Residential electricity: what is a kiloWatt*hour (kWh)?

The tutor takes a detour from his solar energy series to explain kiloWatt*hour.

A kiloWatt*hour means 1 kiloWatt multiplied by 1 hour. (The asterisk means “times.”)

A Watt is energy used per second – aka, power. The unit is named for James Watt, developer of the steam engine.

To calculate the energy used, you must multiply the rate (aka, the power) by the time:

Energy used = power x time = Watts*seconds

The electric company doesn’t charge for power, but rather for energy. A simple conception is that each second, they multiply the rate you are using it (in Watts) by one second. They do this every second, then add up all those values to get your monthly (electrical) energy usage.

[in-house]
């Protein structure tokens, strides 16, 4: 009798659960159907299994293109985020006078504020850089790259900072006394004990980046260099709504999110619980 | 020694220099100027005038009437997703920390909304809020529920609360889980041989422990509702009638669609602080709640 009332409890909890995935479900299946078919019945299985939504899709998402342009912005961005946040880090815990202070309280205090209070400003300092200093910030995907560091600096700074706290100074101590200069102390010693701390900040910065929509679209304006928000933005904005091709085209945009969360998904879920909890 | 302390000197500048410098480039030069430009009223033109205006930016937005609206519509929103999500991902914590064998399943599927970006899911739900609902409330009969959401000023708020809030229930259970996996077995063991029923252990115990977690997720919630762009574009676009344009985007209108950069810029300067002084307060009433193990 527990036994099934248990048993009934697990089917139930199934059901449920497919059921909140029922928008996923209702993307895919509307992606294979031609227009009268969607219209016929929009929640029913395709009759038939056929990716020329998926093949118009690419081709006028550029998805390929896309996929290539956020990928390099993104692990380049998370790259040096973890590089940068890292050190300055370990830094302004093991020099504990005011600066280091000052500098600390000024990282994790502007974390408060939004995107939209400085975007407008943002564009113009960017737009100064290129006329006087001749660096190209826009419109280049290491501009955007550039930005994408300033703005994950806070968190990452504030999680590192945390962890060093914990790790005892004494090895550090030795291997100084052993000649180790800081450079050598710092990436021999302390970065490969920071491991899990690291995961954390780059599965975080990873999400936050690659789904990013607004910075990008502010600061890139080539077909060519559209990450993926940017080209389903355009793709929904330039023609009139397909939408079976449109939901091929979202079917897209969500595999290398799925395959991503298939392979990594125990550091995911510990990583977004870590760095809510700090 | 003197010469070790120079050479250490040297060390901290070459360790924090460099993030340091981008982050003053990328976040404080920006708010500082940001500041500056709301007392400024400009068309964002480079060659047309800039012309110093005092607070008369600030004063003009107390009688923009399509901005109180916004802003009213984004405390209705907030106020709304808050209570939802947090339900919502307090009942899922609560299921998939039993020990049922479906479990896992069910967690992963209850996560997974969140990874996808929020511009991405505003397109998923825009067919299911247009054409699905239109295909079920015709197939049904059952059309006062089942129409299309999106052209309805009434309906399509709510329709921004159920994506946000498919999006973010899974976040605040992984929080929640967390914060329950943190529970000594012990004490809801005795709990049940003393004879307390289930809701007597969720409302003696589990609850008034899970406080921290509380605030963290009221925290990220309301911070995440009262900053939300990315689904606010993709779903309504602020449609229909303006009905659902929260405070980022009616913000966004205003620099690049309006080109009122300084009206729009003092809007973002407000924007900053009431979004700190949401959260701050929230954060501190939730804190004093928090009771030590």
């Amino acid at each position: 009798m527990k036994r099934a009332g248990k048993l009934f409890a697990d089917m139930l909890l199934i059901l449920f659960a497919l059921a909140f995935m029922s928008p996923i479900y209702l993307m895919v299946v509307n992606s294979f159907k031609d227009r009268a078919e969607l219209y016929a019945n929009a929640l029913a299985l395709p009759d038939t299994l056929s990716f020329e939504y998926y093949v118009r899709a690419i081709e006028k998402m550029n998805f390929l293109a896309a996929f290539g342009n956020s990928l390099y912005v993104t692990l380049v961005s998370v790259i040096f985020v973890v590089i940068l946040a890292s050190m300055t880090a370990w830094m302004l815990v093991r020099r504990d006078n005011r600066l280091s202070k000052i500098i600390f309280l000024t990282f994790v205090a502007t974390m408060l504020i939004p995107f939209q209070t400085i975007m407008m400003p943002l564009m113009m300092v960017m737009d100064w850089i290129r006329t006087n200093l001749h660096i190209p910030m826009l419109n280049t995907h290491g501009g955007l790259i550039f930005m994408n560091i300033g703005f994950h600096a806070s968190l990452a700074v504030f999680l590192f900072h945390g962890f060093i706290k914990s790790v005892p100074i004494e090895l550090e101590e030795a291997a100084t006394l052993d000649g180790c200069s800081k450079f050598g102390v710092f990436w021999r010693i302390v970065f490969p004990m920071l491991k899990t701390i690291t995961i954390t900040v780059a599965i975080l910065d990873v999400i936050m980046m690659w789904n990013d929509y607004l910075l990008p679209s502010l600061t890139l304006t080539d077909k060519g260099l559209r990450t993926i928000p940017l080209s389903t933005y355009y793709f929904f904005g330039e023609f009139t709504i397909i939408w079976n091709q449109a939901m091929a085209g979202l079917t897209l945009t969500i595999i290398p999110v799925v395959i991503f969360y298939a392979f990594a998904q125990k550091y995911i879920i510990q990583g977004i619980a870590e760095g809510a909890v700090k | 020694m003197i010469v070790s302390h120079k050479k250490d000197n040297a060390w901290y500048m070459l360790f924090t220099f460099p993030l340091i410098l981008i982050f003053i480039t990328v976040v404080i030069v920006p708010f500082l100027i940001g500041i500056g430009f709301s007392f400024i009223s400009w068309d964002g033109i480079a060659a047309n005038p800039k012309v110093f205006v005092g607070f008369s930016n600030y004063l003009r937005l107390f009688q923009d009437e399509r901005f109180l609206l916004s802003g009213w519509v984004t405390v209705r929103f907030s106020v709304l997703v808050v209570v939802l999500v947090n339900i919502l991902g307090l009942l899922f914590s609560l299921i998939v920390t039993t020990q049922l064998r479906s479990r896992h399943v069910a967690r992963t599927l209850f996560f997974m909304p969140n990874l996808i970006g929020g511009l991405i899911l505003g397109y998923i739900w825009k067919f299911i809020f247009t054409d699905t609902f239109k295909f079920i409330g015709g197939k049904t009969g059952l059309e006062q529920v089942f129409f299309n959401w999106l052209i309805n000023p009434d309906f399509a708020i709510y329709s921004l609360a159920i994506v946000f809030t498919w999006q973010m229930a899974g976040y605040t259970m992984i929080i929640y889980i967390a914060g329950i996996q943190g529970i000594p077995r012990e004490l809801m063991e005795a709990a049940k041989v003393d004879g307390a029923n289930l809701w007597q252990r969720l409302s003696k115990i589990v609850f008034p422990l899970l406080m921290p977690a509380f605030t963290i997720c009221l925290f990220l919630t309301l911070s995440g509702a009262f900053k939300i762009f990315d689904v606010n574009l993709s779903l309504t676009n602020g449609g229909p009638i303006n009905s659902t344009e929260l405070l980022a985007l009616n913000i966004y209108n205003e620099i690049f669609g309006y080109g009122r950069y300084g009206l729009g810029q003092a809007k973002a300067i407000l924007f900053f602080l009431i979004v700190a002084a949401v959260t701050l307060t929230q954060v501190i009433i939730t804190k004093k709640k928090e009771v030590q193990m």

If you average out the rate of electrical use for a typical household, you might find it’s around 1275W. At the same time, there are 60*60*24*30=2592000s in a month. Therefore, the energy used might be


To make the numbers easier to process, the company divides the power by 1000, changing the Watts to kiloWatts (in Metric, kilo means 1000):


Next, they divide the seconds by 3600, converting the time to hours:


That’s the meaning of kWh and why the unit is used:)


BC Hydro

Giancoli, Douglas C. Physics, fifth ed. New Jersey: Prentice Hall, 1998.

Jack of Oracle Tutoring by Jack and Diane, Campbell River, BC.

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